Carl Matthes: Donald Trump would “have the guts” to drop an atom bomb according to Bobby Knight, former coach of the Indiana Hoosiers basketball team who recently endorsed him for president.
James Otto: Fiorina fired 18,000 U.S. workers in 2003 and replaced them with imported foreign workers as CEO of Hewlett-Packard and admitted she wished she had “done them all faster.”
Berry Craig: “I have a message,” Paul also said in his victory speech, “– a message from the people of Kentucky, a message that is loud and clear and does not mince words: ‘We’ve come to take our government back!’”
Articles by Robert Reich, Anthony Samad, Walter M. Basch, Ron Wolff, Randy Shaw, Ted Vaill, Randy Shaw, Steve Hochstadt, Gary Corseri, Georgianne Nienaber, Tina Dupuy, Sharon Kyle, Seth Hoy, Marian Wang, Ivan Eland, Jasmyne Cannick, Howard Roth, Katherine Smith, Michael Sigman, John Summers, Denis Campbell, Norman Solomon, Peter Dreier, Diane Lefer, Andrea Nill, Joseph Palermo, Jim Fuller, Gautam Dutta, Wais Hassan, and Aqeela Sherrills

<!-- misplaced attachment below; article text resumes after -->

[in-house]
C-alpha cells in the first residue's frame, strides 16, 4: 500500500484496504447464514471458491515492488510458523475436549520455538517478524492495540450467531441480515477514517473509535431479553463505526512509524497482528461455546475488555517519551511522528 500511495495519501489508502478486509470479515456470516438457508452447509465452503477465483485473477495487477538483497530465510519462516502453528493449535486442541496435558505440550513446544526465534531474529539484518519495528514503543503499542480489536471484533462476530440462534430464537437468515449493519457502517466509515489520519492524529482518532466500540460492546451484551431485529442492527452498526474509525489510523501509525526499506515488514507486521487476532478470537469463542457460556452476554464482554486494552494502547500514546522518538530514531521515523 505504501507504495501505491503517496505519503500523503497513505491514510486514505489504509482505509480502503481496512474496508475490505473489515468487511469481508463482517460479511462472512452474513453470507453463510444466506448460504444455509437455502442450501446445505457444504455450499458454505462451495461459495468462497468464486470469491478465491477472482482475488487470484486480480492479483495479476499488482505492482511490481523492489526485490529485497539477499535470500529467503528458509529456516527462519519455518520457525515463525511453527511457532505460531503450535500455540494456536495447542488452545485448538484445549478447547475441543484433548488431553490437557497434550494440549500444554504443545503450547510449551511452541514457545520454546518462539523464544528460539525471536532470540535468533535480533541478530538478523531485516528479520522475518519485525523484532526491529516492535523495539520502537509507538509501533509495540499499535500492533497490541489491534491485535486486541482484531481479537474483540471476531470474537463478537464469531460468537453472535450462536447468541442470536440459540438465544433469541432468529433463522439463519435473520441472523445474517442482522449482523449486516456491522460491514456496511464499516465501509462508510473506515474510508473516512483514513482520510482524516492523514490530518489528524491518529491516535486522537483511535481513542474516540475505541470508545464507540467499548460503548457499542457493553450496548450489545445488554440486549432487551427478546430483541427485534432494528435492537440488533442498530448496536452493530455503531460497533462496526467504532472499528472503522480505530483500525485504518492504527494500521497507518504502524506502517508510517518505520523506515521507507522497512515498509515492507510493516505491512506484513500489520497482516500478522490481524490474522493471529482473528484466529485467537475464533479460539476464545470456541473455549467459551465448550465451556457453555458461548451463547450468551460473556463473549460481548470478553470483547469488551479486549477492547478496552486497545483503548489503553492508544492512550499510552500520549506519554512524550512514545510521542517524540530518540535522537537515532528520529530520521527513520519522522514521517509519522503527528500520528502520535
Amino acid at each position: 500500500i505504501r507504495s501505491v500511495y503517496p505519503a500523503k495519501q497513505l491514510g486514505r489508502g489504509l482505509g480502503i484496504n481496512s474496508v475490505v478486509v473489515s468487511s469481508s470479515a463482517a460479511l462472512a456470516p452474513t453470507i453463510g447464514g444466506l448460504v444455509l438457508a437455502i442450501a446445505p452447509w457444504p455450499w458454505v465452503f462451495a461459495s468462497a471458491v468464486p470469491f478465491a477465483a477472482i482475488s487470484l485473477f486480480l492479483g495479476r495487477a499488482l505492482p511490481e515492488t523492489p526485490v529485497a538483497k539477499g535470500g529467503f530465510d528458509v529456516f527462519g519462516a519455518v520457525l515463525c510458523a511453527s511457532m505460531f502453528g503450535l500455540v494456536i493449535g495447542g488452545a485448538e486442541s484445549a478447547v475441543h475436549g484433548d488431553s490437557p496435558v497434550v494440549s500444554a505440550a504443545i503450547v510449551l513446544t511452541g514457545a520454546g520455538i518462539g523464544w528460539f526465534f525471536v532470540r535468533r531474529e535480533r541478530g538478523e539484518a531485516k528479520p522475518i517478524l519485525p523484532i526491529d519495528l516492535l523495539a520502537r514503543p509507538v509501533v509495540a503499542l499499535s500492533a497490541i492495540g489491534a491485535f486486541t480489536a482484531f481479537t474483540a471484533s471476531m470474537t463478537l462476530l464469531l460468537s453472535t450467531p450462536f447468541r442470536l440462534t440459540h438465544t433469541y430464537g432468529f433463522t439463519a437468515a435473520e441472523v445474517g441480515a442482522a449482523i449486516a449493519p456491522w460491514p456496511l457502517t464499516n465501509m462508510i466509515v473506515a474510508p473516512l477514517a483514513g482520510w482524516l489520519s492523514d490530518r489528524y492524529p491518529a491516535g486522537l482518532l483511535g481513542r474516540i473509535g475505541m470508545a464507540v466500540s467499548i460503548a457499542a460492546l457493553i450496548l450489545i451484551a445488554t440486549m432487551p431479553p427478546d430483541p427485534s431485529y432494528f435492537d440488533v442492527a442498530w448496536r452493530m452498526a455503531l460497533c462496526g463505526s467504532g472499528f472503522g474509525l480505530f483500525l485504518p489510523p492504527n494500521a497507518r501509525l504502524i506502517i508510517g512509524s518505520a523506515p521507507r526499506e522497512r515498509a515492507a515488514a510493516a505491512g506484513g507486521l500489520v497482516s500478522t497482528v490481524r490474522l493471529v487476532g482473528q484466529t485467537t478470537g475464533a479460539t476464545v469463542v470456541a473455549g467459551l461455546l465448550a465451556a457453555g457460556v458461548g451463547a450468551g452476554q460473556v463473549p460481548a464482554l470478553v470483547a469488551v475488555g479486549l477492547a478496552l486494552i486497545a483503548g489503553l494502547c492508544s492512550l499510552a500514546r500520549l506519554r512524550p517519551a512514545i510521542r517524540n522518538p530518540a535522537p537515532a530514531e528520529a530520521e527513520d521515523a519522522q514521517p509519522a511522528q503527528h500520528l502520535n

Wais Hassan: Whitman’s Spanish-language makeover in the general election is a major shift from the tone that she struck in the GOP primary, when the challenge from conservative Steve Poizner pushed her to the right on the issue.
Seth Hoy: Campaign politics aside, challenging the Obama Administration on immigration enforcement—an issue that immigration advocates have criticized the President as being too heavy-handed on, in fact—just doesn’t make sense.
Randy Shaw: The June 8, 2010 election is not the most eventful in recent years, but it will provide valuable guidance for November. In California, the Republican Party will continue its pattern of political suicide by nominating two candidates — Meg Whitman and Carly Fiorina — who have almost no chance of prevailing in the fall.
Paul Hogarth: Democrats are not supposed to run primary candidates against incumbents because it is “divisive” – but it was time to hold Senators like Arlen Specter and Blanche Lincoln (who killed the public option) accountable. 2006 and 2008 were the years that voters picked “change,” and both Senators are the reason such change failed to get traction. Joe Sestak and Bill Halter faced huge odds taking on a Senator in their own Party who had the President’s support, but what they had was disenchanted Obama activists who wanted to see change happen.